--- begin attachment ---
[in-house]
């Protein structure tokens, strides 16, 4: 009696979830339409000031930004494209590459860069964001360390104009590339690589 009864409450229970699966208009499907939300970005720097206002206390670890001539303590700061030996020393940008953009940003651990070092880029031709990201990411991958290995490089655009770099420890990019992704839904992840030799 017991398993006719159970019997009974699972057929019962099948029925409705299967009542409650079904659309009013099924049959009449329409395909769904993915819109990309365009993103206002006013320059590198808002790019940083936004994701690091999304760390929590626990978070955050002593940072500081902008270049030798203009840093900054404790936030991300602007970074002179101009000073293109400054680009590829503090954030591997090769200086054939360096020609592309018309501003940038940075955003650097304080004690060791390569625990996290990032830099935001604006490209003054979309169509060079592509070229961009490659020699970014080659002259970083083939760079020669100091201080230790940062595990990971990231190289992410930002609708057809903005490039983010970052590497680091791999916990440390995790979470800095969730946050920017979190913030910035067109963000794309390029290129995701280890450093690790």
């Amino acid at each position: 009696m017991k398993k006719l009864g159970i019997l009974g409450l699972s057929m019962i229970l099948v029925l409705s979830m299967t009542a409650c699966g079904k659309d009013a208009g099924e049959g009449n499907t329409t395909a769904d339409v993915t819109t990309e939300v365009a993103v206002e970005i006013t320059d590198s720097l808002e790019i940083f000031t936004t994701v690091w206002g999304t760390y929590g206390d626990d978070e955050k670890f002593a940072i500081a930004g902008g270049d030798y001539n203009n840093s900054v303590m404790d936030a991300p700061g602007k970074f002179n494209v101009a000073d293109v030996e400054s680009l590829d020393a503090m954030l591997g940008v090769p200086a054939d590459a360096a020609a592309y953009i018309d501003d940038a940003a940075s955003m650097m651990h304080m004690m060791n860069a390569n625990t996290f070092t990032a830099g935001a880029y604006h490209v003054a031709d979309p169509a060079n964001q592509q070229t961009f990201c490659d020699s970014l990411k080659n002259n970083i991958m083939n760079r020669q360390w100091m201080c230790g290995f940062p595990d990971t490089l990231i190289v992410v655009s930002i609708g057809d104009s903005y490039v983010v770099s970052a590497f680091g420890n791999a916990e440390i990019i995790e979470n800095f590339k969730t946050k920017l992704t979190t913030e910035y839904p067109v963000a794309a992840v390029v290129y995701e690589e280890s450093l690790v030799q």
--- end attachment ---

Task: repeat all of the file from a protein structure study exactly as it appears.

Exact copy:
[in-house]
């Protein structure tokens, strides 16, 4: 009696979830339409000031930004494209590459860069964001360390104009590339690589 009864409450229970699966208009499907939300970005720097206002206390670890001539303590700061030996020393940008953009940003651990070092880029031709990201990411991958290995490089655009770099420890990019992704839904992840030799 017991398993006719159970019997009974699972057929019962099948029925409705299967009542409650079904659309009013099924049959009449329409395909769904993915819109990309365009993103206002006013320059590198808002790019940083936004994701690091999304760390929590626990978070955050002593940072500081902008270049030798203009840093900054404790936030991300602007970074002179101009000073293109400054680009590829503090954030591997090769200086054939360096020609592309018309501003940038940075955003650097304080004690060791390569625990996290990032830099935001604006490209003054979309169509060079592509070229961009490659020699970014080659002259970083083939760079020669100091201080230790940062595990990971990231190289992410930002609708057809903005490039983010970052590497680091791999916990440390995790979470800095969730946050920017979190913030910035067109963000794309390029290129995701280890450093690790």
């Amino acid at each position: 009696m017991k398993k006719l009864g159970i019997l009974g409450l699972s057929m019962i229970l099948v029925l409705s979830m299967t009542a409650c699966g079904k659309d009013a208009g099924e049959g009449n499907t329409t395909a769904d339409v993915t819109t990309e939300v365009a993103v206002e970005i006013t320059d590198s720097l808002e790019i940083f000031t936004t994701v690091w206002g999304t760390y929590g206390d626990d978070e955050k670890f002593a940072i500081a930004g902008g270049d030798y001539n203009n840093s900054v303590m404790d936030a991300p700061g602007k970074f002179n494209v101009a000073d293109v030996e400054s680009l590829d020393a503090m954030l591997g940008v090769p200086a054939d590459a360096a020609a592309y953009i018309d501003d940038a940003a940075s955003m650097m651990h304080m004690m060791n860069a390569n625990t996290f070092t990032a830099g935001a880029y604006h490209v003054a031709d979309p169509a060079n964001q592509q070229t961009f990201c490659d020699s970014l990411k080659n002259n970083i991958m083939n760079r020669q360390w100091m201080c230790g290995f940062p595990d990971t490089l990231i190289v992410v655009s930002i609708g057809d104009s903005y490039v983010v770099s970052a590497f680091g420890n791999a916990e440390i990019i995790e979470n800095f590339k969730t946050k920017l992704t979190t913030e910035y839904p067109v963000a794309a992840v390029v290129y995701e690589e280890s450093l690790v030799q």